From the Houston Chronicle, People’s Pharmacy, March 7, 2010
“Generic medications problematic for some”
Q: I am a midlevel prescriber (a clinical nurse specialist) who has submitted 37 adverse-event reports to the Food and Drug Administration’s MedWatch program regarding generic lamotrigine.
Most of the adverse events involved a loss of response, but many involved a loss of response and additional side effects that did not occur with brand-name Lamictal. The FDA has acknowledged receiving my reports, but it has not investigated them. When a generic for Lamictal first came on the market, I was enthusiastic, since I knew my patients would be paying less. But after so many patients had serious relapses of their mood disorders with several generic lamotrigine formulations, I am no longer enthusiastic.
A: We, too, have received complaints about the generic form of Lamictal (lamotrigine). This antiseizure drug also is prescribed for bipolar disorder. Others have reported problems with another generic epilepsy medicine, levetiracetam (brand name is Keppra).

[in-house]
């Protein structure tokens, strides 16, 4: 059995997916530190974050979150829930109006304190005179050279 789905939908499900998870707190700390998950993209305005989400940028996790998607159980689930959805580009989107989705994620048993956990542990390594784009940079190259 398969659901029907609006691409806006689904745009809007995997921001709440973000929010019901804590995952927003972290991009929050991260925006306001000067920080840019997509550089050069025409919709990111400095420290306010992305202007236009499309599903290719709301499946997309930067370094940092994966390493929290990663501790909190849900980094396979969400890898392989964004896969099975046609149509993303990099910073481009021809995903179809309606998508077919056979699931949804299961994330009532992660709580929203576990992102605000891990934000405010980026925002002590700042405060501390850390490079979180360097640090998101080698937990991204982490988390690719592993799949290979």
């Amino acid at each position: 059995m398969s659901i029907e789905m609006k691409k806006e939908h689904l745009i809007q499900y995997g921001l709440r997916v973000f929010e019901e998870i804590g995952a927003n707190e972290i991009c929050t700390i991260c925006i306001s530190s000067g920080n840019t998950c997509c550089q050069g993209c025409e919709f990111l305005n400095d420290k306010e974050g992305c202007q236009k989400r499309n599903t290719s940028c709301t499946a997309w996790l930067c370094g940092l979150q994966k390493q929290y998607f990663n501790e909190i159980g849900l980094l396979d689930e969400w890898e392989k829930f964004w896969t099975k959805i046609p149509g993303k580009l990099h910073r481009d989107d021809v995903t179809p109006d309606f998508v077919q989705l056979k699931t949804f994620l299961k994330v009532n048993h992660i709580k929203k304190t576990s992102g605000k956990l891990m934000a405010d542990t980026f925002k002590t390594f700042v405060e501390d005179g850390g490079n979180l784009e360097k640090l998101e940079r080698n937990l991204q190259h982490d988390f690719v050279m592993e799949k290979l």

Most people assume generic versions of medication are just the same as the brand name but at a lower price. But don’t be fooled. While generics are reviewed by the Food and Drug Administration (FDA) to determine whether the active ingredient is comparable to the brand name drug, those generics can contain different inactive ingredients, such as fillers, dyes and the like, that some people may be allergic or sensitive to.
In the case of generic Keppra, many people who were managing their condition on the brand name drug who were switched to a generic version found their symptoms returning or suffered from new symptoms such as migraines and seizures. If you have suffered side effects after switching from brand name Keppra to a generic version, you may have a case against the manufacturer.